The judge in the show ring for every breed is examining each dog or bitch (boy or girl) and determining how well, in his or her opinion, that specimen matches the standard for that breed. Ideally, the dog is judged against the standard, not against the other dogs in the ring. The standard — call it the Platonic archetype — is established by the American Kennel Club, the sanctioned national club for each breed. The standard dictates, often with great specificity, how the dog should move, how she should be built, and how he should behave, based on its function as a hunting dog, working dog, or sporting dog, for example.

But then comes the “in his or her opinion” part. Each breed standard is definitive, but has room for interpretation. A wirehaired dachshund’s tail, for example, should be “robust, thickly haired, gradually tapering to a point.” What does “robust,” um, entail? To each judge, perhaps, something slightly different. Thus, one judge chooses a dog (or bitch) as best of breed; the next day a different dog gets the nod from a different judge.

Riley’s variety — miniature wirehaired — is the rarest of the three types of dachshund: smooth-coated, longhaired, and wirehaired. Though they come in two sizes — standard and miniature — all are judged by the same standard except for their coats. They are shown as three different varieties by coat, not size.

 

Even for an 11-pound dog, space at Westminster this year was at a premium. Renovations at Madison Square Garden meant less room for benching — the backstage area where spectators walk up and down the aisles to look at dogs and talk with their owners. This year, there were no aisles and no designations for various breeds, just dogs packed in, literally cheek by jowl, and people jostling to get by or squish in near their dogs. Conditions are supposed to ease next year, when the daytime judging is to take place at Piers 92/94 on West 55th Street, by the Hudson River.

As they say about Carnegie Hall, how do you get to Westminster? Practice (and win!). All the dogs entered at the Garden are champions registered by the AKC. The five top-winning dogs in each breed are invited to exhibit at Westminster; all other champions who apply are chosen in a lottery.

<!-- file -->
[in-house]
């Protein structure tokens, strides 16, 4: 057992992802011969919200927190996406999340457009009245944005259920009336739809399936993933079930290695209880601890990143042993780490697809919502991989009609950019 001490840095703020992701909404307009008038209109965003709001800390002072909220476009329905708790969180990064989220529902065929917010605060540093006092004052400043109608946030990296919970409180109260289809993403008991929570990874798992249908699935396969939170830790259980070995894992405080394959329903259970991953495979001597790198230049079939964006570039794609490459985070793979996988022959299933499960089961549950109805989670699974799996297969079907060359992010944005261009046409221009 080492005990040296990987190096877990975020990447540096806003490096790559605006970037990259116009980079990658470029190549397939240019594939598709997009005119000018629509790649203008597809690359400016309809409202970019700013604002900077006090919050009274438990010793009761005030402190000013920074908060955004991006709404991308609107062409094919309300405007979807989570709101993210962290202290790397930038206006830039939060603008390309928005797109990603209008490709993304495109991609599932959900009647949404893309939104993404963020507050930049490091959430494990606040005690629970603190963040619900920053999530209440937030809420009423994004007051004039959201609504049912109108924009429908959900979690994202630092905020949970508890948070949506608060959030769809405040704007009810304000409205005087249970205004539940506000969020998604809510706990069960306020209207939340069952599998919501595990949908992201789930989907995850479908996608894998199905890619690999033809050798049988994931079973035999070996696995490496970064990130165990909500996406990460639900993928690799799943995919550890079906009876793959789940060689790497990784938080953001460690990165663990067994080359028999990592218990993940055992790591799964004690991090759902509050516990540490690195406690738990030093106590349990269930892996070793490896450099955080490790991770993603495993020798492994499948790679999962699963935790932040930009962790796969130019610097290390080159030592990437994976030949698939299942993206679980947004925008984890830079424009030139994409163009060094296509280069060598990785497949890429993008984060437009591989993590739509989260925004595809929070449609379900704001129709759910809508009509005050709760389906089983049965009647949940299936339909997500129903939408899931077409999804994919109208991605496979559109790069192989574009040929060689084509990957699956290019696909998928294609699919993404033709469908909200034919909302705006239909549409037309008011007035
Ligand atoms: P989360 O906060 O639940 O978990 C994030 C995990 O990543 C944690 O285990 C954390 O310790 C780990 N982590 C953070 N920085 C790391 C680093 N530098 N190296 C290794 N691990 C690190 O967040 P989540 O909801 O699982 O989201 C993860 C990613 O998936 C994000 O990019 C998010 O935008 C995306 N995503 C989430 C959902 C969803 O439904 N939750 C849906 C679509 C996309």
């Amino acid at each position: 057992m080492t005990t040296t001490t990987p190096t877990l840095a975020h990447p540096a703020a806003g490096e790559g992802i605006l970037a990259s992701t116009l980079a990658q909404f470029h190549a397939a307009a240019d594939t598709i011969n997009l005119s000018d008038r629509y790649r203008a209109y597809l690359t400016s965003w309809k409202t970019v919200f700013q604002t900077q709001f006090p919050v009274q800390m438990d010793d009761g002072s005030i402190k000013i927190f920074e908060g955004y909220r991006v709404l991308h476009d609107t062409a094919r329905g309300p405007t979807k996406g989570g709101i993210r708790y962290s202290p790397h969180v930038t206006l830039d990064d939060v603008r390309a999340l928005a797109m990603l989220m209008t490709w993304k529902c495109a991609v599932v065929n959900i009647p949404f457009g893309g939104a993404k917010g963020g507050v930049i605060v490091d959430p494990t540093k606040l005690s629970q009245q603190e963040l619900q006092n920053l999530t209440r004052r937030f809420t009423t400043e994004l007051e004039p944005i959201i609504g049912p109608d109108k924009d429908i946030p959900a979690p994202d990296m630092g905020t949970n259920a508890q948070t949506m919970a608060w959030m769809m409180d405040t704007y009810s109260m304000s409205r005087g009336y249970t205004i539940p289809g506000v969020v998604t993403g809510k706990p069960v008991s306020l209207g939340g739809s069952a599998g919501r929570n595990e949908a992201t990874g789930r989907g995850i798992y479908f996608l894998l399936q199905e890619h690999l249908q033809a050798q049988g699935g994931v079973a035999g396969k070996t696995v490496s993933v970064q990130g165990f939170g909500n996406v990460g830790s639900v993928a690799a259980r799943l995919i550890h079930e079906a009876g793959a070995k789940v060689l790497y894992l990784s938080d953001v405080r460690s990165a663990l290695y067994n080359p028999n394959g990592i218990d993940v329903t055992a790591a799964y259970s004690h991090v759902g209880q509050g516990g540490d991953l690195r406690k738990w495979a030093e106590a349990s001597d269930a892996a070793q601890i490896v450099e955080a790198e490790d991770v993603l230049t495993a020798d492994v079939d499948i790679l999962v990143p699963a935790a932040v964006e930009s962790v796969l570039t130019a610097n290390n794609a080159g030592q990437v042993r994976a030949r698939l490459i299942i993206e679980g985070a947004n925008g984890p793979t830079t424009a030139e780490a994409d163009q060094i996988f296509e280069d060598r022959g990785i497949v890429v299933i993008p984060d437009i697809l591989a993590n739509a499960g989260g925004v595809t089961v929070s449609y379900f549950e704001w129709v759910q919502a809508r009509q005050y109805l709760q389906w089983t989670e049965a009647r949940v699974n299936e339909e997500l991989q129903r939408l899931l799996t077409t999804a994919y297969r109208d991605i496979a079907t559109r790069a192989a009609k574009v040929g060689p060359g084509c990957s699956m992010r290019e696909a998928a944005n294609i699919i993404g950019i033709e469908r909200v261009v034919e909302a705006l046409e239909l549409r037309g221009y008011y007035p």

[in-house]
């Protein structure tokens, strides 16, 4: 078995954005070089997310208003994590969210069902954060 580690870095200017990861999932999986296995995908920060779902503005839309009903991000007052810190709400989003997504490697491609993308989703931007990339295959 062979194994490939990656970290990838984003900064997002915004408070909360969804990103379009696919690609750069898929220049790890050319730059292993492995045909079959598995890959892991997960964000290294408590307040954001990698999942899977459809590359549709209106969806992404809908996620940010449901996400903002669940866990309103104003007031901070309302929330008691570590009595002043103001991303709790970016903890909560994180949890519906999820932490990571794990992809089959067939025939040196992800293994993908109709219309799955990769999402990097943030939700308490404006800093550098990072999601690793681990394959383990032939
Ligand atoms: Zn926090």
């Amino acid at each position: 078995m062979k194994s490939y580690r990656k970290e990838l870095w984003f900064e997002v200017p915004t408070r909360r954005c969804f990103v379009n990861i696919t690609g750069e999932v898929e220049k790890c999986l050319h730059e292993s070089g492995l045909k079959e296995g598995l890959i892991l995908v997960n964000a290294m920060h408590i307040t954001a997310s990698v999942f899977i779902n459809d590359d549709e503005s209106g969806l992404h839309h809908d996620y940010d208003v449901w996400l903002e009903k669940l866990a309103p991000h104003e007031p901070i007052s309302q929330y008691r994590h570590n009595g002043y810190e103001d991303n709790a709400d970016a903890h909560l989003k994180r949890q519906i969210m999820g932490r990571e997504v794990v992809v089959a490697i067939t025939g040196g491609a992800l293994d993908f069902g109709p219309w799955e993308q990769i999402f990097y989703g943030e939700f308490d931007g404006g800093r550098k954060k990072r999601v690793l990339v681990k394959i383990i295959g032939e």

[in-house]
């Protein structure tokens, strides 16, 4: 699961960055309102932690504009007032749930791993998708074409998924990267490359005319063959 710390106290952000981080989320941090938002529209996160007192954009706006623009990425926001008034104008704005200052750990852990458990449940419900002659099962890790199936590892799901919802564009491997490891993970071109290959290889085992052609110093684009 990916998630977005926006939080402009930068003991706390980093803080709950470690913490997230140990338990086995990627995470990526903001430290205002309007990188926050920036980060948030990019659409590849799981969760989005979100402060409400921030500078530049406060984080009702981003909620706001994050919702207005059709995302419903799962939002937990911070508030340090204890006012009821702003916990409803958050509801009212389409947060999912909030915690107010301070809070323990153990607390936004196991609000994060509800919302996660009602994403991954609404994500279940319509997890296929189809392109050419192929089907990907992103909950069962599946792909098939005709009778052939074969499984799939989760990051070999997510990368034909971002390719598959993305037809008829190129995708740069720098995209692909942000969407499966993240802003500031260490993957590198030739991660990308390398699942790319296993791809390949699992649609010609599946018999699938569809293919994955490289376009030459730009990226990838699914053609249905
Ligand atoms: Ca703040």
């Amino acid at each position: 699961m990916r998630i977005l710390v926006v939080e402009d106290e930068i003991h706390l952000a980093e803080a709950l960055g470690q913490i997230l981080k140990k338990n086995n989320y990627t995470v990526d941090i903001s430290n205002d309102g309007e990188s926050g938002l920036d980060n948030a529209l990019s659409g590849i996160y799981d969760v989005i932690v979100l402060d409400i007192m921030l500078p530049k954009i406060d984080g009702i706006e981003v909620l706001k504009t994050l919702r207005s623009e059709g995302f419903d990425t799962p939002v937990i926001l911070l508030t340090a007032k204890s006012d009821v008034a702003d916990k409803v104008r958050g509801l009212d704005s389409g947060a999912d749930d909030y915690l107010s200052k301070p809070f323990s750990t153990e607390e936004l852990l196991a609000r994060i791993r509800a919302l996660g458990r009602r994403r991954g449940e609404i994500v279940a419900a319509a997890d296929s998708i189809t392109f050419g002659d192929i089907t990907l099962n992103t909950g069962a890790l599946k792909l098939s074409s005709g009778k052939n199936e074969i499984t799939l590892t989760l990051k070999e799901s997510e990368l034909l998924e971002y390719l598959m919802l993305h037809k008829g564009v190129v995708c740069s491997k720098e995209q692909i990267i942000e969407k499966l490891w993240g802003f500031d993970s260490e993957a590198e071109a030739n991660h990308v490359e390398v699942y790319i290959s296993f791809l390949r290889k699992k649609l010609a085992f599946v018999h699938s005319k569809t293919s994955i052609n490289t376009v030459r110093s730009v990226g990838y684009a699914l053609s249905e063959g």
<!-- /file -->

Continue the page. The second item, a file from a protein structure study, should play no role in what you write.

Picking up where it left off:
Riley had been shown very little since Kathi showed him to his championship at the Dachshund Club of America’s national specialty show in Riverside, California, in October 2010. This was partly because early last year, I was diagnosed with cancer; my diagnosis and treatment, while successful, put everything else, including dog showing, on the back burner.

Therefore, making it back to the show ring — and on the biggest stage in dogdom, no less — was for us a huge accomplishment that we did not take for granted. Riley, after his spectacular win at the nationals, might well have been in the top five had we kept showing him. But as it was, he happened to hit the jackpot in the Westminster draw, and we were thrilled.

We were up against some of the top-winning dogs in the world, under the most intense scrutiny. Though he showed like a million bucks, Riley did not win best of breed. That honor went to a bitch, Grand Champion Raydachs Playing with Fire V Gleishorbach (“Cinders”), who went on to win the entire Hound Group before an international audience that night. If you’re going to lose, lose to the one who takes it all. (All except best in show, which went to the Pekingese, Malachy.)

We are fortunate to have bred dogs worthy of showing on the big stage. We are even more fortunate to have dogs who are healthy, happy, and, to top it off, beautiful. As Roger Caras, the longtime announcer at the Westminster dog show, used to say, “Dogs are not our whole life, but they make our lives whole.”++

 

Cynthia Werthamer and Kathi Wood live in West Saugerties.